It's a little after 4:00. The sound was feline. It was not Tabasco, my marmalade male with fragile health, because Walt had just put him out. It was not Emma, the tabby and white queen of the house because I had to pull my legs up and around her curled form to get out of bed. That left Cooper, Tabasco's nearly feral mother, or Grace, the half-siamese sister of Emma and Cooper, as the only possible suspects.
I flick the light on in the bathroom across the hall from our bedroom, hoping to avoid any possible vomit or other kitty fluids in the dark. All I see is Grace, sitting in the hall, staring at me, blue crossed eyes wide, tail twitching.
"Do you want out? What's going on?"
She continues to sit and stare at me. I pick her up and put her outside - the default decision when the cats don't communicate more clearly than she is right now. I need to pee and while I'm sitting in my way-too-bright bathroom, something gray and tiny zooms along the edge of my bathtub. Its trajectory carries it past my feet and behind the toilet.
As my fuzzy brain registers "mouse" an involuntary and surprisingly loud grunt makes Walt ask from the dark bedroom if I'm okay. With feet lifted as far off the floor as possible without lodging myself beyond a point of no return, I reply that there's a mouse in the bathroom. When I'm pretty sure the mouse is done scurrying for the moment, I stretch my feet as far forward as possible and fling myself to standing. I look behind the toilet. Nothing. I move the shower curtain and a flash of gray transports to the opposite corner where it shivers to a standstill.
This little thing is the size of a small hen's egg. Pretty dusk gray. Long trembly whiskers. Snow white belly. Slender tail. Bette Davis eyes.
I get myself out of the bathroom, briefly consider siccing Emma on the mouse and decide I can't do that. She's so annoyed that I picked her off the bed - I came that close - that she huffs into the kitchen and out of sight. I close the bathroom door on my small visitor and try to sort things out.
Clearly Grace cornered the mouse in the bathroom. Where it came from is a mystery. Why she woke me up to deal with it, a bigger mystery still. This is the cat who brings mice the size of Weimaraner puppies in from the field. Sometimes she shares them with Toby after eating about half. Sometimes she gives the whole thing to him. Sometimes she marches right past him and out the gate where he can't follow and eats the mouse just out of his reach.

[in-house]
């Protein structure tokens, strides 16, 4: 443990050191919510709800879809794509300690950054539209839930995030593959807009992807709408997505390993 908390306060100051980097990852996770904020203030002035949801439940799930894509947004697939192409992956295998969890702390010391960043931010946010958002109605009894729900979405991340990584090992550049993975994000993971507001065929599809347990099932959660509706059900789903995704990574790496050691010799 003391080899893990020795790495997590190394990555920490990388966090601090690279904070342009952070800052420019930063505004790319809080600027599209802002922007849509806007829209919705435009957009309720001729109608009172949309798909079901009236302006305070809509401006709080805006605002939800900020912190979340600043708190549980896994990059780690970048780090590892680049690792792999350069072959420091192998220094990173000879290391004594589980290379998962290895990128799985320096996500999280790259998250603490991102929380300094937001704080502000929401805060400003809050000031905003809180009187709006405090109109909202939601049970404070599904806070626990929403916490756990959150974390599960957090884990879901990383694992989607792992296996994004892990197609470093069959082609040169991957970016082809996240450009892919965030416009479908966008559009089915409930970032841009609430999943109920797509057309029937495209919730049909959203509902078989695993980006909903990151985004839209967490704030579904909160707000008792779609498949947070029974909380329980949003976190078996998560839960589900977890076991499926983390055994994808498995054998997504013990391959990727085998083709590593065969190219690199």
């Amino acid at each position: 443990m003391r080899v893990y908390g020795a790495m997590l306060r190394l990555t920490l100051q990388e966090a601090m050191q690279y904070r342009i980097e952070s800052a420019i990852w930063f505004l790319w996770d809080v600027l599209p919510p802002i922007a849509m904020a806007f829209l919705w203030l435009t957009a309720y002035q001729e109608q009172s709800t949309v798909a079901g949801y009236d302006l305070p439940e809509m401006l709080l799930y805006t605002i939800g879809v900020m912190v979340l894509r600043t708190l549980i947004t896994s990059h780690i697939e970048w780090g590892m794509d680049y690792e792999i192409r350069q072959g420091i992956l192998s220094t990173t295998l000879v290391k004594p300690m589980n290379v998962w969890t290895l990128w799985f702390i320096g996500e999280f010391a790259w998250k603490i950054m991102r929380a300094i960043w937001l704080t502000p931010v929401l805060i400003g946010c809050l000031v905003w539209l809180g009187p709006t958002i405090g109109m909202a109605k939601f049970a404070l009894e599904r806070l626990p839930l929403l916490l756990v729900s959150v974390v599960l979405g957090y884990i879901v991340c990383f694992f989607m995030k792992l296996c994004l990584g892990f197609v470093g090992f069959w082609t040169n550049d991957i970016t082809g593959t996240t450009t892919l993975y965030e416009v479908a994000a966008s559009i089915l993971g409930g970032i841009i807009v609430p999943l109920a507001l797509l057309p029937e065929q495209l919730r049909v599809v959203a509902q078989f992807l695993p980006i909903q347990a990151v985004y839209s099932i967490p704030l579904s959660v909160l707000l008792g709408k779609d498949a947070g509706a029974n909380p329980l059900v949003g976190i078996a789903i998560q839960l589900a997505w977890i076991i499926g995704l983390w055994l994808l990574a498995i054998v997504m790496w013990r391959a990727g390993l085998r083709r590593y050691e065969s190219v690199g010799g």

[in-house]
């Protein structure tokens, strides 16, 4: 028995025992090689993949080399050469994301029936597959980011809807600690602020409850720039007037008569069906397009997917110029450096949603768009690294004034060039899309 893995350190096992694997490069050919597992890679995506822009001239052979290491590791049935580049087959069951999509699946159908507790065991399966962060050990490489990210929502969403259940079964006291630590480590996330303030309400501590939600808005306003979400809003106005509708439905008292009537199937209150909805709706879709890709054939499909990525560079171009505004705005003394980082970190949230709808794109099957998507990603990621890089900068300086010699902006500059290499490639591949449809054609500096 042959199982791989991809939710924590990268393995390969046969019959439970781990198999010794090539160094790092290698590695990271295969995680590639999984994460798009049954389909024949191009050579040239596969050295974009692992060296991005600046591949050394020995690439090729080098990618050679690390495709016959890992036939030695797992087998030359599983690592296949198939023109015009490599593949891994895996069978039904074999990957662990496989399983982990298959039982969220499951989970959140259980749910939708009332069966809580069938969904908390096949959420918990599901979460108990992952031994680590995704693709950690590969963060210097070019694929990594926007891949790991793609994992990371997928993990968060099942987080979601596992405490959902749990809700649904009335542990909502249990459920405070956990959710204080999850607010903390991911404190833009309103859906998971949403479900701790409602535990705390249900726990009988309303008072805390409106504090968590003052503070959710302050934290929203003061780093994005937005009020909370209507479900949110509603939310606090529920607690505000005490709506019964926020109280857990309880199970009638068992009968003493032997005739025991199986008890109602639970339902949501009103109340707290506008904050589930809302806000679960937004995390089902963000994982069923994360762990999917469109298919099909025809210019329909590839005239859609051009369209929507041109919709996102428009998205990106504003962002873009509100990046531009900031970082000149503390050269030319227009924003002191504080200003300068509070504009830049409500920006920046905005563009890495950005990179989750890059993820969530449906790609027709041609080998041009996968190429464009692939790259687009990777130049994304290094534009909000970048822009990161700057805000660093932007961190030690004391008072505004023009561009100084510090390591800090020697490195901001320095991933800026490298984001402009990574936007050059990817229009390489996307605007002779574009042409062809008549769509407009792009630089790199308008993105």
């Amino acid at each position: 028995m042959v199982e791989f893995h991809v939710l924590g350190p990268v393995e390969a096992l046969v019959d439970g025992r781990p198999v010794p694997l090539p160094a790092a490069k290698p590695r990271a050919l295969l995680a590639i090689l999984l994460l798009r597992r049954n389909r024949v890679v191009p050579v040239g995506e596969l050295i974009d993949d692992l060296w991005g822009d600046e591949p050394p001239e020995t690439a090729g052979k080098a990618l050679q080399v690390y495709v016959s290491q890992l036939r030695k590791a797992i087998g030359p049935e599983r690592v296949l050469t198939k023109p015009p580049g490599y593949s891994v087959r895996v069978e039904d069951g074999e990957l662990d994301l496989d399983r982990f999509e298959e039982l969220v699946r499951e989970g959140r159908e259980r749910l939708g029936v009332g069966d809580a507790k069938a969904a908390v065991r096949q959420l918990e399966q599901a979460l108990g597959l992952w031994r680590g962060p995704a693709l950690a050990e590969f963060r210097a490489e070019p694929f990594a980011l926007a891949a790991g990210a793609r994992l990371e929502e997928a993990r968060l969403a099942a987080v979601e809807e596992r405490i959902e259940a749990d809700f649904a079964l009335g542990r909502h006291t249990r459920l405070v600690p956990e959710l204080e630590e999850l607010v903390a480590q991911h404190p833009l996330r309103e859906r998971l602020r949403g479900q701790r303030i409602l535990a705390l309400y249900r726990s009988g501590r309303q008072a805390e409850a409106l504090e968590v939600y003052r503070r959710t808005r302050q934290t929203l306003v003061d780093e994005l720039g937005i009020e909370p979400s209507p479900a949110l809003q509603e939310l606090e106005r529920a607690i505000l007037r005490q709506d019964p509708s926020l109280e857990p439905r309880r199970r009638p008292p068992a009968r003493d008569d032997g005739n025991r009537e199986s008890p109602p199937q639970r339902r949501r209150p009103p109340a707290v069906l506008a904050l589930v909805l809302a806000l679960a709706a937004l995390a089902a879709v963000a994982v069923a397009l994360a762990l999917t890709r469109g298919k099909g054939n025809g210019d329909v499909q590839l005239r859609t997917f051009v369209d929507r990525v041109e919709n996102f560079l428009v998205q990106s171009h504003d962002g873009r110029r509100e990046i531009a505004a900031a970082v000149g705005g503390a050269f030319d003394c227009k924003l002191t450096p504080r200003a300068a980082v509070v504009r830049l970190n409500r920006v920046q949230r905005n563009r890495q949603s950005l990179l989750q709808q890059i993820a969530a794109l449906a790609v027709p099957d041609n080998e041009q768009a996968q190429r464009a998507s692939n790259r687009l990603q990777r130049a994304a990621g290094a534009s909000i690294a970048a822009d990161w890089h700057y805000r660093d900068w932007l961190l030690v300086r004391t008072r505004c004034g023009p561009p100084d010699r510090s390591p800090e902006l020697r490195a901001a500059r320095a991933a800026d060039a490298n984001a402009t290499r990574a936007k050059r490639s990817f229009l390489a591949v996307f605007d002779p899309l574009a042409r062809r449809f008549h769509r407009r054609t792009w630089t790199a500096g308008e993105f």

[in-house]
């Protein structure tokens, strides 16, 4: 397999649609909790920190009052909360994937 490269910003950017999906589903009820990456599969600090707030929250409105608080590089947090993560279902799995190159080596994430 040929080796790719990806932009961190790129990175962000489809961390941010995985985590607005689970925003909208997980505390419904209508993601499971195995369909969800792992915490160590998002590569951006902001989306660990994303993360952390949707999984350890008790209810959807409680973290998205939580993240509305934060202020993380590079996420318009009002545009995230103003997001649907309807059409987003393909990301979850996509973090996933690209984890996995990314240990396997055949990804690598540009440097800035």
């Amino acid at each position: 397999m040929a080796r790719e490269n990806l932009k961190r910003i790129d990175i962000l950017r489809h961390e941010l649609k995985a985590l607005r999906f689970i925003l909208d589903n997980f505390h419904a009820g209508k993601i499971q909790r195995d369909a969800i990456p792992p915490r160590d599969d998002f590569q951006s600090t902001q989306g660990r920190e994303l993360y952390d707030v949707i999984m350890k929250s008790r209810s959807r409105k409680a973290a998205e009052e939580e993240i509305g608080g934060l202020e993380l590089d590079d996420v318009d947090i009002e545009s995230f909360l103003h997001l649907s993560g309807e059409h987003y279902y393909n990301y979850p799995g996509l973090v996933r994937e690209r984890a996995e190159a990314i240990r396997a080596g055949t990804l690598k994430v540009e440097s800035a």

Whatever. I have a mouse in my bathroom. It can't stay there, no matter how cute it is.
This actually is not the first time I've rescued a mouse from my house. Four cats, five acres surrounded by more acres and many trees, an older not-so-air-tight house have all contributed to mouse invasions before. Even in my sleep-soaked state, I know what to do.
I grab a large plastic glass and a magazine from the kitchen, open the bathroom door carefully and tiptoe inside. She's right where I left her in the corner behind the toilet, whiskers trembling, eyes bugging, but otherwise frozen. I set the cup over her quickly, pull it and her out of the corner and slip the magazine underneath. She popcorns in the cup - clearly not understanding that I'm a good guy here.
I carry my package carefully to the front door where Grace and Tabasco are waiting to come in. Grace shoots in, Tabasco writhes around on the mat playing coy. My hands full of mouse and precarious mouse trap, I finally boot him through the door, and close it behind. I step onto the front lawn and gently release the mouse. She sits very still for a moment, and I resist my little girl urge to reach down and stroke her soft fur. Instead, I nudge her with the cup and she scurries for the flower bed.
Mission accomplished, I become aware of the dawn chorus going on around me. Robins are raising a racket in surround sound. Our two hoot owls have a throaty conversation in the neighbors' fir trees to the west. A perfect crescent moon hangs just above the trees in the east while Venus announces the coming of a new day from her solo perch to the south. There's only a hint of chill in the air, no hint of clouds in the sky. Another perfect summer day is about to begin. I breathe deeply, send a small prayer toward my rodent friend, and smile at the glory that is my life.
Photo by Phillipe Carrier